Boxer Sarita Devi to Take Call on Retirement After 2020 Tokyo Olympics
File photo of Sarita Devi. (Photo Credit: Twitter)
New Delhi: Former world champion boxer Sarita Devi said on Friday she will take a call on her retirement after next Year's Olympic Games, where she hopes to make a last-ditch effort to win an elusive medal.
The 37-year-old Sarita has three World Championships medal -- a gold in 2006 and a bronze each in 2005 and 2008. She has also won five Asian Championships gold and a bronze and a silver in the Asian Games (2014 Incheon) and Commonwealth Games (2014 Glasgow) respectively.
But an Olympic medal has remained elusive for the lightweight (60kg category) boxer from Manipur and she is desperate to win that in Tokyo before drawing curtains on her career.
"I am still continuing boxing for only one reason -- Olympic medal. I have won medals in all competitions that I had participated. Only an Olympic medal is missing in my cupboard and I am desperate to get that in Tokyo," Sarita told PTI.
Asked about her retirement plans, she said: "I can't tell anything now. I will take a decision on my career after the Tokyo Olympics."
Sarita and the legendary Mary Kom will spearhead a strong 10-member Indian contingent in the women's World Boxing Championships in Ulan Ude, Russia from October 3 to 13.
It has been a long time since Sarita won a medal in the World Championships and she is seeking to break the 11-year-old hiatus in which could be her last outing at this global event.
"Whenever I featured in the World Championships in the last 10 years I really played well but lost my bouts from winning positions. So it's a big challenge for me this time. I have a worked a lot, brought about a lot of changes in my technique. So I am fully confident that I will get a medal this time," she said.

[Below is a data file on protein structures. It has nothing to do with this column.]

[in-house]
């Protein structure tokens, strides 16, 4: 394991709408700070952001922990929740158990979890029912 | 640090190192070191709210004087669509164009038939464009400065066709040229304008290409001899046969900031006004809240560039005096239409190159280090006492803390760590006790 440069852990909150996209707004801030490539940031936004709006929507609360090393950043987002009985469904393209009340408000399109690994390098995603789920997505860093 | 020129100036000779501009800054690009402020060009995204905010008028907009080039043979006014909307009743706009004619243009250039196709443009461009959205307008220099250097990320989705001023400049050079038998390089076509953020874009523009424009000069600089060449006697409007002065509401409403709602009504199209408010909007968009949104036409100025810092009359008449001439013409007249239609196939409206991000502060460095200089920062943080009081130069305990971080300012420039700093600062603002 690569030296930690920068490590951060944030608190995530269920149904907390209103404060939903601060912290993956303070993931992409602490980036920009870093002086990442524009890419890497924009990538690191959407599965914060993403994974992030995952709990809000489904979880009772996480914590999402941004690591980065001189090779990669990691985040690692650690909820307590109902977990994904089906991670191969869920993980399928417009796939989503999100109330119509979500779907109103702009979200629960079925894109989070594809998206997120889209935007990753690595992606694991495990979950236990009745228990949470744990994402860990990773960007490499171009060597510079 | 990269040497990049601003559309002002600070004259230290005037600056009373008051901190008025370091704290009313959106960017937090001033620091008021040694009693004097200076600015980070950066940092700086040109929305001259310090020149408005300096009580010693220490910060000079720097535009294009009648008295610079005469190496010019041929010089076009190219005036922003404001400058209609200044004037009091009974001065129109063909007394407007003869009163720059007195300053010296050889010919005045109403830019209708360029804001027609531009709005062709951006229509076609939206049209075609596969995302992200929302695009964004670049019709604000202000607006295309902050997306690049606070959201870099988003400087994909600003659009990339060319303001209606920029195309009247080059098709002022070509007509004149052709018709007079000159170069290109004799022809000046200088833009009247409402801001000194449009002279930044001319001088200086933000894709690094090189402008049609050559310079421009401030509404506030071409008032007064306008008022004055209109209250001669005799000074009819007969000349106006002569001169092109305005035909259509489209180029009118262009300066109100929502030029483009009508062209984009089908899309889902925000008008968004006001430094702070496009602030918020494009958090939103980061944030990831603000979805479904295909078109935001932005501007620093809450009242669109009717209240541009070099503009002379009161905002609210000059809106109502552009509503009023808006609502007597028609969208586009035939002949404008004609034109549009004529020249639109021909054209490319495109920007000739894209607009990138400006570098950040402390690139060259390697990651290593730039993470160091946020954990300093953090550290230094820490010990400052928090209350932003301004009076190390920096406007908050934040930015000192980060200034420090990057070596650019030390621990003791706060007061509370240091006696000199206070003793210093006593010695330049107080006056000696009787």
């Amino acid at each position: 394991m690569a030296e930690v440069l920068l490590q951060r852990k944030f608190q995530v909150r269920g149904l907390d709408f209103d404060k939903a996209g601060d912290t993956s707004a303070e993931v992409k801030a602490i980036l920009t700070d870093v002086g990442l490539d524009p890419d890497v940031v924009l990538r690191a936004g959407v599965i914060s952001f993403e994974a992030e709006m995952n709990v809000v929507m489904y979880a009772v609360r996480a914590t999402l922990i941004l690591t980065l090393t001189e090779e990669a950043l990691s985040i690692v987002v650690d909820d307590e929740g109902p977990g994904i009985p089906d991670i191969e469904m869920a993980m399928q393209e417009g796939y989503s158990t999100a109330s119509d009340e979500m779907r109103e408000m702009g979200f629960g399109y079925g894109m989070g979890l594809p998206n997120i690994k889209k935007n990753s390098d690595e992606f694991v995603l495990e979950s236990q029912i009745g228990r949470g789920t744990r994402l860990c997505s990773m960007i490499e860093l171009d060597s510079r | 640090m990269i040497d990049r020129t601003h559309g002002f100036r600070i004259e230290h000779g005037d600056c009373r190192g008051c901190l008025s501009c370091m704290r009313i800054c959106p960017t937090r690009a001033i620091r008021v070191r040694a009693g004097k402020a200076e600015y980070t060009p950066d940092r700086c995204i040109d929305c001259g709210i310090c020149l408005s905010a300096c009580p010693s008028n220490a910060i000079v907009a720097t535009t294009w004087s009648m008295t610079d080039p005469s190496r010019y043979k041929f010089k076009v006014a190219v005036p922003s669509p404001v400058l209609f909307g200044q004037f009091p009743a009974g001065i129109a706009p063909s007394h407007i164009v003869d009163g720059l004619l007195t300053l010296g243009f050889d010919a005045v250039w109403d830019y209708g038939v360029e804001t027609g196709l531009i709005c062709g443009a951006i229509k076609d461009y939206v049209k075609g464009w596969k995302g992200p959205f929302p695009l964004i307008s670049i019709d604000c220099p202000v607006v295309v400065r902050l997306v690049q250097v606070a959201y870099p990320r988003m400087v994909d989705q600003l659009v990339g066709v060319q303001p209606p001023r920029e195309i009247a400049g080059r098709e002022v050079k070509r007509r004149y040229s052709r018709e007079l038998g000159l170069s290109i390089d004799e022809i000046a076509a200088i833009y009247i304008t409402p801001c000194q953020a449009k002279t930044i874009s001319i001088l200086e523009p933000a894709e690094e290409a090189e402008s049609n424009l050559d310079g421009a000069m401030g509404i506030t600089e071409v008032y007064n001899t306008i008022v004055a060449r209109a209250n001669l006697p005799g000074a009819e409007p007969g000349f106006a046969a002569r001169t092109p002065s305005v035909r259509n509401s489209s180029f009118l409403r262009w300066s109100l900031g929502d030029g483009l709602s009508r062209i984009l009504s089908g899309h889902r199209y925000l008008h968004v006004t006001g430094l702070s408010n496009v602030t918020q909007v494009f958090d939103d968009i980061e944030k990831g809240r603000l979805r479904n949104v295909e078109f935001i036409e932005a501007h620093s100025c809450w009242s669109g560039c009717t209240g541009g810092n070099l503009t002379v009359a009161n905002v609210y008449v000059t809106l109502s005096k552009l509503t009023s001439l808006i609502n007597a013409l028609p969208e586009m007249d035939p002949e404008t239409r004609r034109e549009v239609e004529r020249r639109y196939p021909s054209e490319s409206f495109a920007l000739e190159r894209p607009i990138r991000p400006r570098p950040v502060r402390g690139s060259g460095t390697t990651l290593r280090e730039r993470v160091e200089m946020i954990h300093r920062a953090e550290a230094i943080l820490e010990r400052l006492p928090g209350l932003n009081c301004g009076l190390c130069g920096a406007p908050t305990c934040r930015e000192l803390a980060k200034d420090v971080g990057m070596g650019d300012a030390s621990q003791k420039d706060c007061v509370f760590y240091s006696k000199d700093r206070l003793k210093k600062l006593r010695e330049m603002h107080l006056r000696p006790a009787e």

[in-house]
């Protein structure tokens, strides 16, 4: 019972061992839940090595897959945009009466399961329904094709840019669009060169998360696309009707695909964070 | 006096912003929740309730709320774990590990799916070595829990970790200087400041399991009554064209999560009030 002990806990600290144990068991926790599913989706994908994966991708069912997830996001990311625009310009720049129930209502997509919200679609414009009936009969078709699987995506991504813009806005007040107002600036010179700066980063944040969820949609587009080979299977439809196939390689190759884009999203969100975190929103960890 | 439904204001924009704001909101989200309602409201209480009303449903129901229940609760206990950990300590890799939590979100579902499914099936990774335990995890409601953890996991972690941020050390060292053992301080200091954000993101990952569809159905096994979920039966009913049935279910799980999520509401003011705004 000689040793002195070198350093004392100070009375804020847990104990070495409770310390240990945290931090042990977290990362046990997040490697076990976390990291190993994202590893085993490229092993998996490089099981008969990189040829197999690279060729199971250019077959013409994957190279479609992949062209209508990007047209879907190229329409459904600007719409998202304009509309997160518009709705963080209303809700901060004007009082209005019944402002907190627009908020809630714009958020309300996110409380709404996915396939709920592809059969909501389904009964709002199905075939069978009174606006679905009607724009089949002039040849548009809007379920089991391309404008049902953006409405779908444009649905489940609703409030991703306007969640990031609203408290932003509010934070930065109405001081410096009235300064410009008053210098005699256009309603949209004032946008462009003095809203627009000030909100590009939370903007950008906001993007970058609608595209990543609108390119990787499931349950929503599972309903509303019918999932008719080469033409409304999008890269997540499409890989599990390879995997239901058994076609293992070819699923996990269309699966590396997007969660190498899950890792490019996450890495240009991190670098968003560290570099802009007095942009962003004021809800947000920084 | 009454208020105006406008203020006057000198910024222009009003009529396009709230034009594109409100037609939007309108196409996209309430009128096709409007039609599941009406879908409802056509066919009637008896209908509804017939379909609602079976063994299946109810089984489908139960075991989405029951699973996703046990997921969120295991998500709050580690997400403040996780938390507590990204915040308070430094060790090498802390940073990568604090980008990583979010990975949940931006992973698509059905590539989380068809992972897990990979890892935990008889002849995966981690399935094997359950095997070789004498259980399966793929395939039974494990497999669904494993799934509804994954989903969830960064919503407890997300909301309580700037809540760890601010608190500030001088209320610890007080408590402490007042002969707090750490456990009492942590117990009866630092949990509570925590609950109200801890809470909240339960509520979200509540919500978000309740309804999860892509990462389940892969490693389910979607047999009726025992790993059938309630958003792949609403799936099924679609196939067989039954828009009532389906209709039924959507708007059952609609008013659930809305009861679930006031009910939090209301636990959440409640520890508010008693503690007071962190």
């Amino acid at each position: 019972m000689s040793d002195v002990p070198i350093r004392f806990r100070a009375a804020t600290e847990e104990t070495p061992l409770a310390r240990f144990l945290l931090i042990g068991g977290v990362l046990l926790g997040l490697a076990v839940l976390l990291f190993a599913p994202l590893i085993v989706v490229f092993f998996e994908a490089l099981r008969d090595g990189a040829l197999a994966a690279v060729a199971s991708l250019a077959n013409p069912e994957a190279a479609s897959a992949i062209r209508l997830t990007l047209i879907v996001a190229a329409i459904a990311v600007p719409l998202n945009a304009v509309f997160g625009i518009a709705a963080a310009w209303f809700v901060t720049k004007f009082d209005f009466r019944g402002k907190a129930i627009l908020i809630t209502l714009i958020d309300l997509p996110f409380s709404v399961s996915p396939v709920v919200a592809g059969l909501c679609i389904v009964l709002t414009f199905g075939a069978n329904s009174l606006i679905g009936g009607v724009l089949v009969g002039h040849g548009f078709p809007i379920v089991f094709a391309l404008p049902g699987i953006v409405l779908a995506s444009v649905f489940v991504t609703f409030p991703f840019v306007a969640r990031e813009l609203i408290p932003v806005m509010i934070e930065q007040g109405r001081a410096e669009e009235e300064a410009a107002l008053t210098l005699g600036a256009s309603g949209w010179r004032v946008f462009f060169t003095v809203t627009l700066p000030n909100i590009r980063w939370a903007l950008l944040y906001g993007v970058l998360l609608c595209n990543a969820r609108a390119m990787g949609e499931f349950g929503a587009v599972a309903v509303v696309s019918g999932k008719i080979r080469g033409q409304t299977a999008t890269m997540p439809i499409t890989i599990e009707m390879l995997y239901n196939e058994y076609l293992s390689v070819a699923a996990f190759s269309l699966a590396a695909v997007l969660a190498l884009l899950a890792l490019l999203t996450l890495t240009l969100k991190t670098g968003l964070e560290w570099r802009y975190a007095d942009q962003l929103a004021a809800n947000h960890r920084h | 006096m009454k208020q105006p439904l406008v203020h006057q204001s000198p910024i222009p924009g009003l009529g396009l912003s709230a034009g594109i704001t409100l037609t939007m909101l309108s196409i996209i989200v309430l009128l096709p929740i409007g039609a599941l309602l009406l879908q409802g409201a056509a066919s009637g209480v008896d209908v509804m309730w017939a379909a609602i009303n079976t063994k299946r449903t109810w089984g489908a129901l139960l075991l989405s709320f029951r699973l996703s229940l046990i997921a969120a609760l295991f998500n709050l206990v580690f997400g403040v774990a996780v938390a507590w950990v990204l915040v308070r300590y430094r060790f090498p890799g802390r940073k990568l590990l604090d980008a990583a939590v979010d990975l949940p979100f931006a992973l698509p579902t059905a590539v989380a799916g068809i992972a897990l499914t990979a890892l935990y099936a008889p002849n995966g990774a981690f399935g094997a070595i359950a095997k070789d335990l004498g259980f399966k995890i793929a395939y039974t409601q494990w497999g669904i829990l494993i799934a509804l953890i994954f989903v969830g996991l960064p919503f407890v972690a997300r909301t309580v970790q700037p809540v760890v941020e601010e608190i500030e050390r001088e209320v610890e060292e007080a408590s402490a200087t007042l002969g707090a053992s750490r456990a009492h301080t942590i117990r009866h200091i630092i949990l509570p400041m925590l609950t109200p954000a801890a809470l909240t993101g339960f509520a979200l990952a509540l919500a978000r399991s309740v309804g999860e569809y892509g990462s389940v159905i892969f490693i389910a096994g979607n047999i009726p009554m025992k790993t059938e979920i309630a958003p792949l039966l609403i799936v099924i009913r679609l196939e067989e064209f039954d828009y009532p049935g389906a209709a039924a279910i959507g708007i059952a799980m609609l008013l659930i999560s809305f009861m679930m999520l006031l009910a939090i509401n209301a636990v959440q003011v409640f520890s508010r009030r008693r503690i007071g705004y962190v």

"I am 37 now and mother of a kid. Even some people have said that I have grown old and cannot do it again. But I am proud that I forced my way into the team after beating everyone. It's a big challenge for me."
By her own admission, the colour of the medal does not matter and she is just desperate to prove her detractors wrong.
"A medal in this World Championships will shut the mouth of all who had criticised me and said that 'Sarita is done and dusted'. This will be a big answer to them. Colour of the medal does not matter to me, any medal is acceptable," she said.
Sarita was full of praise for the Indian women's boxing Performance Director Raffaele Bergamasco and the new-office bearers of the Boxing Federation of India (BFI) for their continued support.
"In the last two years after we started working with our Italian coach, there have been a lot of changes in Indian boxing. Our biggest strength is the power of our punches but we are little slow in our movements. The coaches have worked in this area and we have also realized our mistakes," she said.
"The federation has given us full support. The Sports Ministry, SAI also has been supporting us. India boxing is slowly returning to the peak again."
She said it's now time for women pugilists to show their might after the achievements of their male counterparts in Russia.
"The men's team is no. 6 in the world, so now it's our turn to show women boxers are no laggards," Sarita said.
Asked about her plans after retirement, Sarita said: "I am running my academy in Manipur for the last five years. From the last two years it came under SAI and the Olympic Gold Quest has also been supporting us. Five boxers from my academy won medals in the Junior Nationals this year. Seven boxers are in the Khelo India programme.
"I can never be away from boxing. After retirement I will keep on working on producing good boxers for the country.